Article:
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Forced Downstaffing Ohio

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  • Forced Downstaffing Ohio

    I work in a medical office where we are all now forced to be downstaffed. It might happen one or two days each week and can really hurt some people who are now missing up to 24 (or more) hours off of an 80 hour paycheck.

    My questions is this:

    There is someone in the office saying that we are eligible for unemployment benefits since this is being forced upon us. Is this true?

    And if not, I'm assuming that there is nothing else we can do except either live with it or quit and move on, correct?

    Thank you so much for your time and information! It will really help!

  • #2
    1.) Possibly. It's too situation specific to give you a cast in stone answer. It's certainly worth applying; there is no penalty for being wrong.

    2.) Correct.
    The above answer, whatever it is, assumes that no legally binding and enforceable contract or CBA says otherwise. If it does, then the terms of the contract or CBA apply.

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    • #3
      I have never done anything like this before, so I'm assuming when you say 'apply' that I would have to find an unemployment office by me and go in?

      I've never been in a situation like this before so this is very foreign to me!

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      • #4
        You don't have to go in....you can start by visiting the Ohio State's unemployment division.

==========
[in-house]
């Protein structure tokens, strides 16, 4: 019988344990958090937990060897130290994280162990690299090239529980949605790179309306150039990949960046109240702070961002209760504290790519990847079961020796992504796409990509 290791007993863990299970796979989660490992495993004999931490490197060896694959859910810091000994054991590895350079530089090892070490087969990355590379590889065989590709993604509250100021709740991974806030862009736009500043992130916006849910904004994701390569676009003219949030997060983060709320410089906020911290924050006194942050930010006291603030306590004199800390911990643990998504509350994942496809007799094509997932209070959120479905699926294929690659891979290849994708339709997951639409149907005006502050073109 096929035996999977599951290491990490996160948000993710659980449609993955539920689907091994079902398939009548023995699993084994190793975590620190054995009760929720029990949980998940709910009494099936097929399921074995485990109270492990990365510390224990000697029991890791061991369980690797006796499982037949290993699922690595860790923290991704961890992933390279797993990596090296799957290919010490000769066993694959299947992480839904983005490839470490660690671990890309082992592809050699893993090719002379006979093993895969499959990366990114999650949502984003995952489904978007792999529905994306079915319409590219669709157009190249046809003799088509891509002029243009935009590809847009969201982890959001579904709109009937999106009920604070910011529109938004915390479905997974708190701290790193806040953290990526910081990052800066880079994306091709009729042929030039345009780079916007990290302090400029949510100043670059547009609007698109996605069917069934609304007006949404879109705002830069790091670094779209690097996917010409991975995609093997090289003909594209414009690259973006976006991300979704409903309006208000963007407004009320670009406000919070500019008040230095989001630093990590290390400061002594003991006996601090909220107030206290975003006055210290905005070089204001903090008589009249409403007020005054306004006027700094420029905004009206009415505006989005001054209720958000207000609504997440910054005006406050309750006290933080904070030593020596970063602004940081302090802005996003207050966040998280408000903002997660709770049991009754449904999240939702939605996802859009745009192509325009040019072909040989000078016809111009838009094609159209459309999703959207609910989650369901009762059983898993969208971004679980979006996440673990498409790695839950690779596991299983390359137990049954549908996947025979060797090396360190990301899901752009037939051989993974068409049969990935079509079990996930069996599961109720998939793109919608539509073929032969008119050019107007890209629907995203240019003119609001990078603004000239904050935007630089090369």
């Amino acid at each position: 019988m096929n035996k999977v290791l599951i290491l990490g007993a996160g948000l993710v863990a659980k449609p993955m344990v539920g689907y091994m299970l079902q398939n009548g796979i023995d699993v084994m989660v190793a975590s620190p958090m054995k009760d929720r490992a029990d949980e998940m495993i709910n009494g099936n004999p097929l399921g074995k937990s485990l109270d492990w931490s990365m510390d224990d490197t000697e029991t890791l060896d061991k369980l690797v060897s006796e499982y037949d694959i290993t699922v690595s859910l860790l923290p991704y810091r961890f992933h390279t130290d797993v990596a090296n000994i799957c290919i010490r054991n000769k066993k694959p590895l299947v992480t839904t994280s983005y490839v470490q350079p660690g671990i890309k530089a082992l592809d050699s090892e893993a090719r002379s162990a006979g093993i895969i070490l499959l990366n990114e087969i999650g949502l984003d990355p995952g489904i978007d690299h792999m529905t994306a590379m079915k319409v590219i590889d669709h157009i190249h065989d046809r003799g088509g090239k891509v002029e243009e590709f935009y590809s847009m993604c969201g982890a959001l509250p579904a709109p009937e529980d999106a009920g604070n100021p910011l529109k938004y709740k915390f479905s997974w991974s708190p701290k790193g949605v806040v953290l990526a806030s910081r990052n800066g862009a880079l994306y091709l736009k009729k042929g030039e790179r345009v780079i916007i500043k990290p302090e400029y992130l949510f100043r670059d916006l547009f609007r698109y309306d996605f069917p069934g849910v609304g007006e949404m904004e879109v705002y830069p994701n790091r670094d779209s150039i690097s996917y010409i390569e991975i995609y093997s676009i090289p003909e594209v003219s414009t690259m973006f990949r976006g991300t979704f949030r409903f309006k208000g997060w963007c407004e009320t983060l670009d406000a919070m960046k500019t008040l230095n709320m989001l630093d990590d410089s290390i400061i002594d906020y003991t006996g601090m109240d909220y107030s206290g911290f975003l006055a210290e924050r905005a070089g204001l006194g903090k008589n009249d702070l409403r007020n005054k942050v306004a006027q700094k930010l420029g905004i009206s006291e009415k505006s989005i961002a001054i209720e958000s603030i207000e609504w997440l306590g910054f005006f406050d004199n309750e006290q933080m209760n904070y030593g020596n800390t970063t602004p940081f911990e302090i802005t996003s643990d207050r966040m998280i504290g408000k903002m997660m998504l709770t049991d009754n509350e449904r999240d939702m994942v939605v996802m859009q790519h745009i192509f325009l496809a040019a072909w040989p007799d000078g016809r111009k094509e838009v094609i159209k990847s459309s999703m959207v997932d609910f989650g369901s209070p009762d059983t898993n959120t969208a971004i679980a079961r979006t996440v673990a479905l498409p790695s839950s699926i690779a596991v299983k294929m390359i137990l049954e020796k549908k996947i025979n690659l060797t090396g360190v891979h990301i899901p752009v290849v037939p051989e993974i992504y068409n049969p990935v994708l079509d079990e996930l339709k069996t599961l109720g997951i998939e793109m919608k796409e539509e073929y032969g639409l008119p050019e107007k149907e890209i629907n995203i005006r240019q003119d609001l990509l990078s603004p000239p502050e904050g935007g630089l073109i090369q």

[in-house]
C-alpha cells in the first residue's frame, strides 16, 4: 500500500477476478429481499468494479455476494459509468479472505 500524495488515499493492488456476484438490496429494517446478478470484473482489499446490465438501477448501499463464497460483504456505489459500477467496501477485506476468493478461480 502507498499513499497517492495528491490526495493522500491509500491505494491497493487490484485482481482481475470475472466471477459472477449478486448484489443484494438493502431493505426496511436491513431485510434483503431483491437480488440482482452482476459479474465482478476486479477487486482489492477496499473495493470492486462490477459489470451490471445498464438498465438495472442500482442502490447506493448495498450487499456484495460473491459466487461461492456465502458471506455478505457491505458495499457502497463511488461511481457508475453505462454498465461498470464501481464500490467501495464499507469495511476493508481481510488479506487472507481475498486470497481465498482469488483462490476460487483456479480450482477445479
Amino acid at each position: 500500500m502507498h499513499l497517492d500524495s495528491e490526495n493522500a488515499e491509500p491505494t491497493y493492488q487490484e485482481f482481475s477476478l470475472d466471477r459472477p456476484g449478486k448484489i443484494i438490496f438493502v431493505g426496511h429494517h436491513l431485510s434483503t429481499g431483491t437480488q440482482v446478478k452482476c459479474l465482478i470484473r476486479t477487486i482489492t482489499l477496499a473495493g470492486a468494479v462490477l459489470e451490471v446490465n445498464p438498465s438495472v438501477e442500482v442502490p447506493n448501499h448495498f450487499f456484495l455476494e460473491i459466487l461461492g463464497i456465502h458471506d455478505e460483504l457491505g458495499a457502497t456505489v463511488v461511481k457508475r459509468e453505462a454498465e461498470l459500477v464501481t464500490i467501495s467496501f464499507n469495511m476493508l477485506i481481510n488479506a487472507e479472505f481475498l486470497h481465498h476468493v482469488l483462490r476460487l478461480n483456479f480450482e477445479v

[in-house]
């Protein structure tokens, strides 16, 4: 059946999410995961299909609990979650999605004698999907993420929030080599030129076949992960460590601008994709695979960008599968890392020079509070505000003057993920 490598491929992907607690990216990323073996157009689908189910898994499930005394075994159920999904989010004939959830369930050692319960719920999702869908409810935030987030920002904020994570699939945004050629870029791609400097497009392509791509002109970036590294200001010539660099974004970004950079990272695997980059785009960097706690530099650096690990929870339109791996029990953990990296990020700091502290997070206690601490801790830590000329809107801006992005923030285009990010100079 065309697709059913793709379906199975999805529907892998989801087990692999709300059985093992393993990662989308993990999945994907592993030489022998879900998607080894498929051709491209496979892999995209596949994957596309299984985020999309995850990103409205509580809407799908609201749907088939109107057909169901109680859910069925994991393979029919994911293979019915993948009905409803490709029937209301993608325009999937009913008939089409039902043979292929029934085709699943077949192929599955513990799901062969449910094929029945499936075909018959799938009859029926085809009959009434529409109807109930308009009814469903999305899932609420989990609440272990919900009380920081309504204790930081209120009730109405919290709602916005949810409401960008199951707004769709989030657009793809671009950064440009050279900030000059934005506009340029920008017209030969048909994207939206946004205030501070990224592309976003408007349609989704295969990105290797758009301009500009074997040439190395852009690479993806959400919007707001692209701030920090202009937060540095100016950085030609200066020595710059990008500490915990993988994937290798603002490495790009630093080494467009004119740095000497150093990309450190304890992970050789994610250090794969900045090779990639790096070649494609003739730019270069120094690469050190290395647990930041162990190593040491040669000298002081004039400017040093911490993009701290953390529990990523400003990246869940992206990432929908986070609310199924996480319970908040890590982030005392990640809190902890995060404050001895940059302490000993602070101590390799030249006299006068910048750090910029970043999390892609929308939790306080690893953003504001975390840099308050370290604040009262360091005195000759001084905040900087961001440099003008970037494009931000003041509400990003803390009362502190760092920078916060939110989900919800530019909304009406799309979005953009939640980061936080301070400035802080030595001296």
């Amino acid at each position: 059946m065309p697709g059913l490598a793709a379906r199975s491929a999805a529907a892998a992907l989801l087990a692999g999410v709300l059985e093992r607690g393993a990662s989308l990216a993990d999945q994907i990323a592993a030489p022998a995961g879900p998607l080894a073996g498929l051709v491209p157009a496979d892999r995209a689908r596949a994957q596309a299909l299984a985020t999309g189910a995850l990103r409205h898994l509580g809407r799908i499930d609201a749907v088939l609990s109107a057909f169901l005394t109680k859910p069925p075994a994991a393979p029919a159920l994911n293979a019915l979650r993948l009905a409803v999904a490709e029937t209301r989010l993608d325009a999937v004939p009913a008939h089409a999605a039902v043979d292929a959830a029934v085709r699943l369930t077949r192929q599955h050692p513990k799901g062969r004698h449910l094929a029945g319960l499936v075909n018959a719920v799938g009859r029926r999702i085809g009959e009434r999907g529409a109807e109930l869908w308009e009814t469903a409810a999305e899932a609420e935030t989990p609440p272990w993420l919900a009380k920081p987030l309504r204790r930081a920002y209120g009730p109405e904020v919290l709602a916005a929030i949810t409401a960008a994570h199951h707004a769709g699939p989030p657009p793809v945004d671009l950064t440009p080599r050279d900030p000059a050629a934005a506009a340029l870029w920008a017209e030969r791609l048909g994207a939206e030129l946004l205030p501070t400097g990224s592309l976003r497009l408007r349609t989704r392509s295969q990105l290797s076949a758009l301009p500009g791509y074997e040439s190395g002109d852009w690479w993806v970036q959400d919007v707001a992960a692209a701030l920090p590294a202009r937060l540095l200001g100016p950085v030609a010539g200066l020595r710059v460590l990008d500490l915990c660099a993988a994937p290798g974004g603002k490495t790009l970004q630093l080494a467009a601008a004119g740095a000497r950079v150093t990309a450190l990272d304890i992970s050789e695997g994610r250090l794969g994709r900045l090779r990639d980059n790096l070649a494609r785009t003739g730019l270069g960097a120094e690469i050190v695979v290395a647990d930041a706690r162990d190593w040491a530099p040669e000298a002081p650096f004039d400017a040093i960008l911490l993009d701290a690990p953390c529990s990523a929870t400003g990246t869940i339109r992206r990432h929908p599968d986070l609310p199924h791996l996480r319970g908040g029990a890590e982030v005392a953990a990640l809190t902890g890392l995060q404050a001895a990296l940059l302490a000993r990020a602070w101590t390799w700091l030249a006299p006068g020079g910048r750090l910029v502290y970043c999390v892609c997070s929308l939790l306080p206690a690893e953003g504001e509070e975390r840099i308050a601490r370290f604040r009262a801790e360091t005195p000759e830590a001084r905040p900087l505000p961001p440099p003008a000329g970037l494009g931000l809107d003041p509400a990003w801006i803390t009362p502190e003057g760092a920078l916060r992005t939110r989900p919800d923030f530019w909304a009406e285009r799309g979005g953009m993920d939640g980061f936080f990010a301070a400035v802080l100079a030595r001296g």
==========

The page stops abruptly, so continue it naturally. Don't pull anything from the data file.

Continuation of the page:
http://unemployment.ohio.gov/unemployed_workers.html

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        • #5
          If you are laid off, apply for unemployment. There is no penalty, aside from a little bit of your time, to apply.

          If your hours have been cut a lot, apply for unemployment. Same lack of penalty. Oh, I suppose the employer could have a fit if it gets tagged for the benefits, but the cost to the employer is a LOT less than keeping you employed full time when there is not enough work to justify it.
          Senior Professional in Human Resources and Certified Staffing Professional with over 30 years experience. Any advice provided is based upon experience and education, but does not constitute legal advice.

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          • #6
            Most if not all states have a way for you to apply on-line or by phone. Few if any require you to physically go to one of their offices.
            The above answer, whatever it is, assumes that no legally binding and enforceable contract or CBA says otherwise. If it does, then the terms of the contract or CBA apply.

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